Streaming fans duped by a lackluster James Cameron-approved action thriller

sanctum
via Universal

As the saying goes; James Cameron doesn’t do what James Cameron does for James Cameron. James Cameron does what James Cameron does because James Cameron is James Cameron. So, when James Cameron lent his name to 3D aquatic action thriller Sanctum as an executive producer (which used the same camera techniques as Avatar), audiences were expecting a certain level of quality.

While Alister Grierson’s genre piece is undeniably impressive on a technical level, and became a decent-sized box office hit after earning $108 million on a $30 million budget, everything outside of the visuals are instantly forgettable. Richard Roxburgh’s veteran diver has spent months exploring deep sea caves, but as chance would have it, things just so happen to go wrong when he brings his teenage son along.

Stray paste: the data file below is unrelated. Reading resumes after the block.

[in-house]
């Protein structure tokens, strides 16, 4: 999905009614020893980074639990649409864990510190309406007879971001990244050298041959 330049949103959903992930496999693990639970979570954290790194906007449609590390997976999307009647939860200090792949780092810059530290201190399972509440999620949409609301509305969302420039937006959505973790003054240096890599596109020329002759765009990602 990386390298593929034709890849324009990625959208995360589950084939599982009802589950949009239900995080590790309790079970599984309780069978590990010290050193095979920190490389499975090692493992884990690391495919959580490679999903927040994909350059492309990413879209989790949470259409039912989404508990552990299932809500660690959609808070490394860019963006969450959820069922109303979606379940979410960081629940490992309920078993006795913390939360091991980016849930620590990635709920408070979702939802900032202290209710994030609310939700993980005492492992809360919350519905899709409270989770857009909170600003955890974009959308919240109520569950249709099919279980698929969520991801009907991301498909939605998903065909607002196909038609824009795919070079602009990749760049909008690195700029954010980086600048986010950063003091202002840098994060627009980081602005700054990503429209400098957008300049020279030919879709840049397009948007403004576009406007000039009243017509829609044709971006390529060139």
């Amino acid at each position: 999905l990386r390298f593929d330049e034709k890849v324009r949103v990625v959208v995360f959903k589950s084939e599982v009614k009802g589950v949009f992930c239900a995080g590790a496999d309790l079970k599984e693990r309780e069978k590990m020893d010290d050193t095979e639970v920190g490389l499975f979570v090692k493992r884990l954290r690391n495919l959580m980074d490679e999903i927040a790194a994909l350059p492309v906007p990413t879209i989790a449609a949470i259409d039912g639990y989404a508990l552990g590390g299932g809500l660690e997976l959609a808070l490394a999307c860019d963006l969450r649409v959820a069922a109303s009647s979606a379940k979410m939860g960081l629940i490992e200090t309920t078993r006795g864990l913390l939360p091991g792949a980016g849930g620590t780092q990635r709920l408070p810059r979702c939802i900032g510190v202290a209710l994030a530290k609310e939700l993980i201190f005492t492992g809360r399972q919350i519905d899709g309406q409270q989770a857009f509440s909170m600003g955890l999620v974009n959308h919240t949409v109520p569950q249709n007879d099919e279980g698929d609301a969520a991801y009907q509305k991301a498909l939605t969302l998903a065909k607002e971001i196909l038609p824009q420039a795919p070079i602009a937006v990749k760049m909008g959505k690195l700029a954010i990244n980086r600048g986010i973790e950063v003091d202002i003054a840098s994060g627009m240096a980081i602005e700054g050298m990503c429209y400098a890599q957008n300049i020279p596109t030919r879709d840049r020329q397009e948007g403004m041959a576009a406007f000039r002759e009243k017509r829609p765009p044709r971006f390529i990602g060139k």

sanctum
via Universal

Trapped by a flash flood that blocks their only exit, the family unit (and Ioan Gruffudd’s money man) need to find their way out of a labyrinthine system of aquatic catacombs before their air runs out for good. Everyone loves a good survival thriller, but the key word in this instance is “good”.

Sanctum is nowhere near as engaging without the 3D and big screen experience to elevate it, and the middling reviews from critics and fans hammer that point home even further, with the movie sitting at under 40 percent on Rotten Tomatoes in both respects. However, it’s become a surprise smash on Prime Video this week after surfacing on the platform’s global charts (per FlixPatrol), so it’s not all doom and gloom in the inky blackness.